AUSTRALIA, North Sydney. Opportunities for Australian red meat appear limitless. However, free and open markets, meeting consumer needs and promoting our main points of difference are all vital to our industry’s future prosperity, says Michael Finucan MLA’s General Manager, International Markets.
The impact of drought conditions across many parts of Australia has forced many producers to turn-off stock, leading to year-on-year lifts in production in 2018, but not necessarily as elevated when compared to longer term averages. On a national level, year-to-July.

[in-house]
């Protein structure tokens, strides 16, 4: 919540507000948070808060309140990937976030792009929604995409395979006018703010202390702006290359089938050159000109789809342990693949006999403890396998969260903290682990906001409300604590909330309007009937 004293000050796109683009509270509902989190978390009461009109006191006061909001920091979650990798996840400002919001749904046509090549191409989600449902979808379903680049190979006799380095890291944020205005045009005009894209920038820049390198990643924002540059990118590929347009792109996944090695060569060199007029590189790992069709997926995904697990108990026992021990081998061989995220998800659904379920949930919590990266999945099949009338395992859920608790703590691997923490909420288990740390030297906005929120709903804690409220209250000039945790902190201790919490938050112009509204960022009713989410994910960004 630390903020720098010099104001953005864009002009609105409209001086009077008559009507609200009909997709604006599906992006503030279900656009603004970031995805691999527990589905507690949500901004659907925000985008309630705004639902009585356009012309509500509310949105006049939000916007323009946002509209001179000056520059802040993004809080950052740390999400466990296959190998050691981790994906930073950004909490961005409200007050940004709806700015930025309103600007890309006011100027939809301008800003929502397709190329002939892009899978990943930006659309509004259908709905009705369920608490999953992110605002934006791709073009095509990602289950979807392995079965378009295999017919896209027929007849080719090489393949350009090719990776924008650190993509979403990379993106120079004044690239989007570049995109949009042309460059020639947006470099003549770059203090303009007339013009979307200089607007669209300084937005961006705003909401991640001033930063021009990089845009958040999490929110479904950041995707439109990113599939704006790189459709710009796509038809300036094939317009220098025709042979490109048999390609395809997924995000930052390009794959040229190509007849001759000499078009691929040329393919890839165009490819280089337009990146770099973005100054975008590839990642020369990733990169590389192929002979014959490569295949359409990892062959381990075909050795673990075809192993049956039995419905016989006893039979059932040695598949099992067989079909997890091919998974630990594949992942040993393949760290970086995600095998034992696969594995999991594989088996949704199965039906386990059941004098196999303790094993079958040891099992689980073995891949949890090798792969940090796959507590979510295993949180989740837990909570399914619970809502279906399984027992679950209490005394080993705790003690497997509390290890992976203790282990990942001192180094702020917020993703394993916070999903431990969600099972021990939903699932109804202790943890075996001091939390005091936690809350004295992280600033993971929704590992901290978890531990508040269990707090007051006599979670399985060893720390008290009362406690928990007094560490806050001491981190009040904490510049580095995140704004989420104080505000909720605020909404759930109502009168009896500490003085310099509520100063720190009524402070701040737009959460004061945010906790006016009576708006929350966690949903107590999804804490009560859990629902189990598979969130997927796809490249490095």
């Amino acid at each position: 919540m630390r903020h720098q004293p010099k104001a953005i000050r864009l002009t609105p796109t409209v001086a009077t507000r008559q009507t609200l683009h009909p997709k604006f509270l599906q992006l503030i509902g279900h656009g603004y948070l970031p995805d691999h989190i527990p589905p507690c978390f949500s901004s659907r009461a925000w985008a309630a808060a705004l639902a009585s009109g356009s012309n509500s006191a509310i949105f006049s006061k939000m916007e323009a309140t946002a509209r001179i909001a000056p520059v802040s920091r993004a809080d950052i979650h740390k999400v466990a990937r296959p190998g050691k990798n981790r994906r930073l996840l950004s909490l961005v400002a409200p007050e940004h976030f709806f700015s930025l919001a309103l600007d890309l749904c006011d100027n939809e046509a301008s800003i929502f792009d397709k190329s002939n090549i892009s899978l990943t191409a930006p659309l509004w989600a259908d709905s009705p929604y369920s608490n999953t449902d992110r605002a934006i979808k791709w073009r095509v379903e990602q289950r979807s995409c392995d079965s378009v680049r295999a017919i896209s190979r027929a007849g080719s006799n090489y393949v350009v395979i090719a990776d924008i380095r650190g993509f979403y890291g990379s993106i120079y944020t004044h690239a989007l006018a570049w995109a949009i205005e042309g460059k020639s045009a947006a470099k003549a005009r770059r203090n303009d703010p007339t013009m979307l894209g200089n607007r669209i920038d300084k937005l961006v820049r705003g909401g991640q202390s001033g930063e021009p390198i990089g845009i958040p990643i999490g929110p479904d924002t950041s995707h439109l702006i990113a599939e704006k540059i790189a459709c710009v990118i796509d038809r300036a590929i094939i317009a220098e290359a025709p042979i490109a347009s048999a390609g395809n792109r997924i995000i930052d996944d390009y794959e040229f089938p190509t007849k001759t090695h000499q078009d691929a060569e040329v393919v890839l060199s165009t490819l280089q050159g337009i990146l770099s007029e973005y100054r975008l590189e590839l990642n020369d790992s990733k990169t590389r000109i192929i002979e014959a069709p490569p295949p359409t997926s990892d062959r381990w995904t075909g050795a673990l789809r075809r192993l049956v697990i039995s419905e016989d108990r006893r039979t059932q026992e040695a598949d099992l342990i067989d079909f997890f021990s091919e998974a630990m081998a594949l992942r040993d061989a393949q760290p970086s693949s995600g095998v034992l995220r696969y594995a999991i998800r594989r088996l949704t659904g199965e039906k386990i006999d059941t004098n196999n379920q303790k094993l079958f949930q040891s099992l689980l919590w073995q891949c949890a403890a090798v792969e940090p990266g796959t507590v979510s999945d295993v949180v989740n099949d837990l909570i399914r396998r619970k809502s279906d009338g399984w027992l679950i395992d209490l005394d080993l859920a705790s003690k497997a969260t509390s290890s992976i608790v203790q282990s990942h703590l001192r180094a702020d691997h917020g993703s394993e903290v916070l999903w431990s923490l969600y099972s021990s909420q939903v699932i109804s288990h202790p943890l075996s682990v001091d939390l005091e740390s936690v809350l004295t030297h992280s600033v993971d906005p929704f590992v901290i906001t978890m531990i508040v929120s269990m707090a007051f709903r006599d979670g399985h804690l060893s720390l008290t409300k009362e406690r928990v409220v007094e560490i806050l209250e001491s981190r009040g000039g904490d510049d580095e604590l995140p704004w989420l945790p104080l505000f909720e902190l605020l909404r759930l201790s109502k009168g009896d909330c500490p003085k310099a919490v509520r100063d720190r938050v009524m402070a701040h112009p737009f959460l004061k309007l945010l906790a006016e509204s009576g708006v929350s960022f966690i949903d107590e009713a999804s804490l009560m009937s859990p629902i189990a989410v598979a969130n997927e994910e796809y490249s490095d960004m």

Adult cattle slaughter is up 10% year-on-year, but 6% below the five year average. Lamb slaughter is up 9% year-on-year and 8% above the five year average, but has contracted sharply in recent weeks with the delayed onset of new season lambs. Sheep slaughter is up 27% year-on-year and 2% above the five year average.
Last month MLA reported on the strong performance of the Korean market and looming likelihood of safeguard being triggered. Australia is now at over 95% utilization and safeguard will likely be triggered in the coming weeks. Imports of Australian beef incur a 26.6% within-safeguard tariff, which increases to 40% once triggered.
In comparison, imports from the US incur a 21.3% within-safeguard tariff – which means the tariff differential will expand from 5.3% to 18.7% for the rest of the year once Australia triggers safeguard - placing additional competitive pressure in the market.